In the transistor Tr1, a base is connected to the terminal 51 via a resistor R6 and the diode D3, an emitter is connected to a ground potential, and a collector is connected to the control voltage Vcc through a resistor R5. The collector is also connected to a charger connection detection signal input port 49 of the microcomputer 32.

When the battery pack 10 is attached to the battery charger 20, the control voltage Vdd generated inside the battery charger 20 is inputted to the regulator 33 via the diode D2 as described above. The control voltage Vdd is further inputted as a charger connection signal to the base of the transistor Tr1 via the resistor R6. As a result, the transistor Tr1 is turned on. Also, a potential of the collector of the transistor Tr1, that is, a charger connection detection signal CHD to be inputted to the microcomputer 32, becomes L level.

When the battery charger 20 is not connected to the battery pack 10, the transistor Tr1 is turned off. Also, the charger connection detection signal CHD to be inputted to the microcomputer 32 becomes H level due to the control voltage Vcc to be inputted through the resistor R5. On the other hand, when the battery charger 20 is connected to the battery pack 10, the transistor Tr1 is turned on as above due to the charger connection signal (voltage Vdd) from the battery charger 20, whereby the charger connection detection signal CHD to be inputted to the microcomputer 32 becomes L level. Therefore, the microcomputer 32 can determine whether or not the battery charger 20 is connected based on a level of the charger connection detection signal CHD.

The microcomputer 32 has a known configuration including therein a CPU 61, a ROM 62, a RAM 63, an NVRAM (a nonvolatile memory) 64, and the like as hardware. The microcomputer 32 is operated with the control voltage Vcc generated by the regulator 33. The microcomputer 32 performs various controls in accordance with various programs stored in the ROM 62.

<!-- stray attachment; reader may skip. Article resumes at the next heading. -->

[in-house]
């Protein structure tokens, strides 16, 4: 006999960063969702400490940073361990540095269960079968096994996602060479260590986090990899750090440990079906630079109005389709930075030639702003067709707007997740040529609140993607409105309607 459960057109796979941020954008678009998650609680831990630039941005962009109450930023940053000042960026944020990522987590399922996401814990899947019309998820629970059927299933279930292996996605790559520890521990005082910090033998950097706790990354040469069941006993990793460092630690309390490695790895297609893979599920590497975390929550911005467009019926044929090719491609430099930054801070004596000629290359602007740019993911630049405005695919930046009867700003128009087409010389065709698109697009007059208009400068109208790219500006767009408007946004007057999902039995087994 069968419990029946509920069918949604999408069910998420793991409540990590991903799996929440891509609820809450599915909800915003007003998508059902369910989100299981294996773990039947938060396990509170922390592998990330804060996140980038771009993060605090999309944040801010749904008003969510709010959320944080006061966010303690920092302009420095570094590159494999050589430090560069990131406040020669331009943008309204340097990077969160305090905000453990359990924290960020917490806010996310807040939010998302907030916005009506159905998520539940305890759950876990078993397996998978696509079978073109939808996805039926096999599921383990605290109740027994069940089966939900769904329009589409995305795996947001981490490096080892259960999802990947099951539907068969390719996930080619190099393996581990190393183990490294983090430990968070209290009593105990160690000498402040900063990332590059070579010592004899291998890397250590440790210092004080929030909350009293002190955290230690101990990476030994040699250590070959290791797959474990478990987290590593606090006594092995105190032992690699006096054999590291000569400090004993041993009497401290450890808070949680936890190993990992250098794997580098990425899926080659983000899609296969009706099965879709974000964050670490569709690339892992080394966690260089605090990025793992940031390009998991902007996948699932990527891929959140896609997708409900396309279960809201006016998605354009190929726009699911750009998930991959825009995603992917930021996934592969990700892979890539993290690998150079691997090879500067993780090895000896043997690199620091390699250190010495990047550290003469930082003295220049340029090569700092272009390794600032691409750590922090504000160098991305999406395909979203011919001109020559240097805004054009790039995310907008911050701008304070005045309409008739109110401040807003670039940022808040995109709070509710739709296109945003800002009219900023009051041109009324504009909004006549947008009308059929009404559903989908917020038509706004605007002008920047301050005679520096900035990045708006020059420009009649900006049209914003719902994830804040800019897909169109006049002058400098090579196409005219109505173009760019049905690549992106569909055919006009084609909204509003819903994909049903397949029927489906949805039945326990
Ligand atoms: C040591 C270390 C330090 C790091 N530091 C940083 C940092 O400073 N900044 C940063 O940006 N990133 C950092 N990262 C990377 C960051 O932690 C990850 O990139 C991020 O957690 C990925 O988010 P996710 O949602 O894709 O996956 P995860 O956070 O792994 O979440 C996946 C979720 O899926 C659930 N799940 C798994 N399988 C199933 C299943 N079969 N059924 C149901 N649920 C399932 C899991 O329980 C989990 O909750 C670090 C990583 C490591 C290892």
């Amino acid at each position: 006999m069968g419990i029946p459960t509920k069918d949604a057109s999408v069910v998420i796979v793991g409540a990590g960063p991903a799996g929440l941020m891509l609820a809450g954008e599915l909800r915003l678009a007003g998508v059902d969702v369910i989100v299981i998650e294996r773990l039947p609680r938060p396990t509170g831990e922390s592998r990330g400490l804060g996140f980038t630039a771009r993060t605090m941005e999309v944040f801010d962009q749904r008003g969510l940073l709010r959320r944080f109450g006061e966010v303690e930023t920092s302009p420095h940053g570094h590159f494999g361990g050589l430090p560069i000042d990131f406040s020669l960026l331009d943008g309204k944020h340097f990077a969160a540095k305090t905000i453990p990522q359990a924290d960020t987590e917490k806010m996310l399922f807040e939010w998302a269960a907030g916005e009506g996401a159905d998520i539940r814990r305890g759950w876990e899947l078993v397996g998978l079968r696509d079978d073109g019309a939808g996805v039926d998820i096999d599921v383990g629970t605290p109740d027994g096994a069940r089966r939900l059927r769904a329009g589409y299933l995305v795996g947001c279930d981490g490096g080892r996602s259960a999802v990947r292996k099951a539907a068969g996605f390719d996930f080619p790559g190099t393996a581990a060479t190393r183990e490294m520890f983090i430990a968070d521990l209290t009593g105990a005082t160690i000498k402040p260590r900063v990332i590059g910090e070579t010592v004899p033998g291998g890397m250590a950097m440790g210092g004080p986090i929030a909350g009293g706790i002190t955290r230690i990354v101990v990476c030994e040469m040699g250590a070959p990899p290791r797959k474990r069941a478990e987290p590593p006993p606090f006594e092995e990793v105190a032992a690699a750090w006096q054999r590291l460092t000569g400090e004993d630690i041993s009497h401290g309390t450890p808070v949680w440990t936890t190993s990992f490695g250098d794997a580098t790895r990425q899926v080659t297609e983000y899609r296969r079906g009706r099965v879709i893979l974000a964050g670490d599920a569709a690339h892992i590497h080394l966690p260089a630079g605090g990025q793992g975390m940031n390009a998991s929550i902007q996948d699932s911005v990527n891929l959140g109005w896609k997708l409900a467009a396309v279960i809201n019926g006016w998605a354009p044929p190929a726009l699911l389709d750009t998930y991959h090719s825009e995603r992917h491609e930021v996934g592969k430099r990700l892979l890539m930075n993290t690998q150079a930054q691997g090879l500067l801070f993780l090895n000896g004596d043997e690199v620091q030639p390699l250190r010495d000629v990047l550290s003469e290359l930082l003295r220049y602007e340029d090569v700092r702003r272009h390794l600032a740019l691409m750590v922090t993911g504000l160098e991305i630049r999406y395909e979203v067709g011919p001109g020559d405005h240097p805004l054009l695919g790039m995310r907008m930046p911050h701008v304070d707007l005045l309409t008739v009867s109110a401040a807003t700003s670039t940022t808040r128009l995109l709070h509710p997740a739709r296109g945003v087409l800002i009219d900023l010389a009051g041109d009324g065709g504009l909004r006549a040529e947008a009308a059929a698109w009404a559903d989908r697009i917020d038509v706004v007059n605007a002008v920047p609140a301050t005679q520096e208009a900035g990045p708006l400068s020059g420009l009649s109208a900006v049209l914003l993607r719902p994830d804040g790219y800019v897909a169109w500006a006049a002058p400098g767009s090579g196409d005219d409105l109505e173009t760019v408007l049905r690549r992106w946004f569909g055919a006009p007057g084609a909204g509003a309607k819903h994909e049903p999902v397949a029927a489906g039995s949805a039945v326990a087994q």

The microcomputer 32 includes following ports to/from which signals are inputted/outputted: an under-voltage detection signal input port 41, a cell selection signal output port 42, a cell voltage signal input port 43, a cell temperature signal input port 44, a discharge detection signal input port 45, a discharge current signal input port 46, the gain switch signal output port 47, a shutdown signal output port 48, the charger connection detection signal input port 49, a charge permission/stop signal output port 50, and the like.

The under-voltage detection signal LV from the comparator 34 is inputted to the port 41. The cell selection signal SEL to the cell selecting switch 38 is outputted from the port 42. The cell voltage signal CeV from the circuit 35 is inputted to the port 43. The cell temperature signal CeT from the circuit 39 is inputted to the port 44. The discharge detection signal CuD from the comparator 36 is inputted to the port 45. The discharge current signal from the operational amplifier 37 is inputted to the port 46. The gain switch signal GC is outputted from the port 47. The shutdown signal SD controlling the shutdown switch 40 is outputted from the port 48. The charger connection detection signal CHD from the transistor Tr1 is inputted to the port 49. A charge permission/stop signal (a charge permission signal CP and a charge stop signal CS) to the battery charger 20 is outputted from the port 50.